By: Jolee Jordan

Deliberate and thoughtful are not words used to describe too many teenagers but they fit Daxtyn Feild to a tee.

At just 17 years old, Feild has big dreams for his rodeo career . . . Wrangler National Finals Rodeo (NFR) appearances, gold buckles and more.

But this kid isn’t diving into the deep end of the pool without a calculated plan to ensure he reaches all of his goals.

The next step in that plan? A position in the CEAT Specialty Tires DY Showcase Rodeo held in conjunction with Rodeo Corpus Christi on May 7, 2024.

The World Champions Rodeo Alliance (WCRA) launched Division Youth (DY) back in 2019 to give young competitors the chance to earn big payouts while competing alongside the professionals in major events. Thanks to a partnership with the famed Lazy E Arena, beginning in 2023, DY was expanded to include World Championships and a season culminating event, the Cinch World Championship Junior Rodeo (WCJR) which offers $200,000 in guaranteed prize money.

It’s that opportunity that first piqued Feild’s interest.

“My dad is buddies with [WCRA President] Bobby Mote and he’s the one who introduced us to WCRA,” Feild noted. “Then we watched the [Cinch World Championship Junior Rodeo] Finals on the Cowboy Channel last year and thought that would be pretty cool.”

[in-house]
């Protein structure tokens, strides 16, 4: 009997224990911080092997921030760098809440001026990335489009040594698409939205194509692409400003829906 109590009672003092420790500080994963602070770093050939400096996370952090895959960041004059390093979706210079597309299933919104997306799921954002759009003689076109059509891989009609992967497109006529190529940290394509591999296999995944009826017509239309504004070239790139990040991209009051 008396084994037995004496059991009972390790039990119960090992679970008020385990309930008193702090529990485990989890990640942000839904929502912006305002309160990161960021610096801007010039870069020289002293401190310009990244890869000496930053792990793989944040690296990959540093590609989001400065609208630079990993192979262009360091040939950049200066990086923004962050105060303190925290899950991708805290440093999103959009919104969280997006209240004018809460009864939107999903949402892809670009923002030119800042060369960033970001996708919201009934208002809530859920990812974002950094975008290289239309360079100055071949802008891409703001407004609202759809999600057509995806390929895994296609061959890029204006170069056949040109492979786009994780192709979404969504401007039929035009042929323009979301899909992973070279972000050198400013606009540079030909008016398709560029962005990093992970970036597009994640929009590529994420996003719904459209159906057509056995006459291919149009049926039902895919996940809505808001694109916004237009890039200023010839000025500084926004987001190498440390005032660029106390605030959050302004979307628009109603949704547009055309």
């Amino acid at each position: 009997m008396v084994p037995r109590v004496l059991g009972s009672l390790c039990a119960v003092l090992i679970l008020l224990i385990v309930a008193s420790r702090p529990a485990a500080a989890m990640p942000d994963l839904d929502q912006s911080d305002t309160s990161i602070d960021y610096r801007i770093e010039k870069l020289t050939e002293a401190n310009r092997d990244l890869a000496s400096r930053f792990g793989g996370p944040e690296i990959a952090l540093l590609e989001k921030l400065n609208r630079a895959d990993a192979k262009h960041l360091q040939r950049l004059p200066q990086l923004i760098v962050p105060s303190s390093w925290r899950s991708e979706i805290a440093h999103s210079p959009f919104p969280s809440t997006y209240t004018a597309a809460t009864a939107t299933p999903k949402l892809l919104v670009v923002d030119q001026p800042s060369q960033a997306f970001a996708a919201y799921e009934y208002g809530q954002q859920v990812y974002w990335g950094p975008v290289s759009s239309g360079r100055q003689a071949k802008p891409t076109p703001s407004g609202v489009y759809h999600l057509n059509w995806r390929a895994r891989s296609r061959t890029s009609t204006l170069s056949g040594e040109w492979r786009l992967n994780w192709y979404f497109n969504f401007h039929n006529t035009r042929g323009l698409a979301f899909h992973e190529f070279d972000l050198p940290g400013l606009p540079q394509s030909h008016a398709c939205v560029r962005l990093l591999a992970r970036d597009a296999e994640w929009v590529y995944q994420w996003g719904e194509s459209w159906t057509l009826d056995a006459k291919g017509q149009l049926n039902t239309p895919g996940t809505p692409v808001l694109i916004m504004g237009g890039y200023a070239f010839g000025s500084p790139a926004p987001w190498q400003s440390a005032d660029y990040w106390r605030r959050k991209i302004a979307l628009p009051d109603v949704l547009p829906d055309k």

The Cinch WCJR doesn’t happen until July but Feild has been nominating his events, earning enough points to land eighth on the DY Leaderboard at the cutoff for Rodeo Corpus Christi; that gives the young bareback rider a chance to compete inside American Bank Center on the Corpus Christi Bayfront during the famed Buc Days.

“I’m really excited,” the Roosevelt, Utah cowboy said. “The only things I’ve been going to are high school rodeos. They’re good but I’ve never been in a big venue that like with the announcers and all that goes with it.”

Feild’s march to this point started with a passion for the sport, no doubt inherited from his ProRodeo Hall of Fame lineage.

“I’ve always wanted to do it since I was little,” Feild said. “I grew up with rodeo so I never saw anything else.”

His grandpa, Lewis Feild, won bareback and all around world titles during his reign and was a three-time Linderman Award winner to boot. Uncle Kaycee is going into the Hall this year, tribute to his unmatched six PRCA World Championships as a bareback rider.

Feild’s double-bred rodeo but his mom’s side is populated with top ropers, not bucking horse riders. Wrangler NFR competitor Rhen Richard is his uncle and lives nearby in Roosevelt.

“I’ve spent my whole life team roping with them,” Feild noted. “I’d say I’m definitely more advanced in the team roping and calf roping but I don’t love it like I love bareback riding.”

That passion for rough stock was cemented in Feild’s mind during a trip to Cheyenne Frontier Days with his Uncle Kaycee.

“I was like eight or nine,” he remembered. “I got to be behind the bucking chutes, in the locker room with all those guys.”

“That’s when I really decided this is what I wanted to do.”

Feild was forced to have patience, though, as his dad, Shad, and Kaycee made him wait to start getting on bucking horses, waiting for a developing body and growing strength, lessons learned by both men during their own youthful rodeo careers.

In the meantime, Feild rode roping horses and gathered up impressive accolades like the win at the 2021 Hooey Jr. BFI #10.5 amongst others.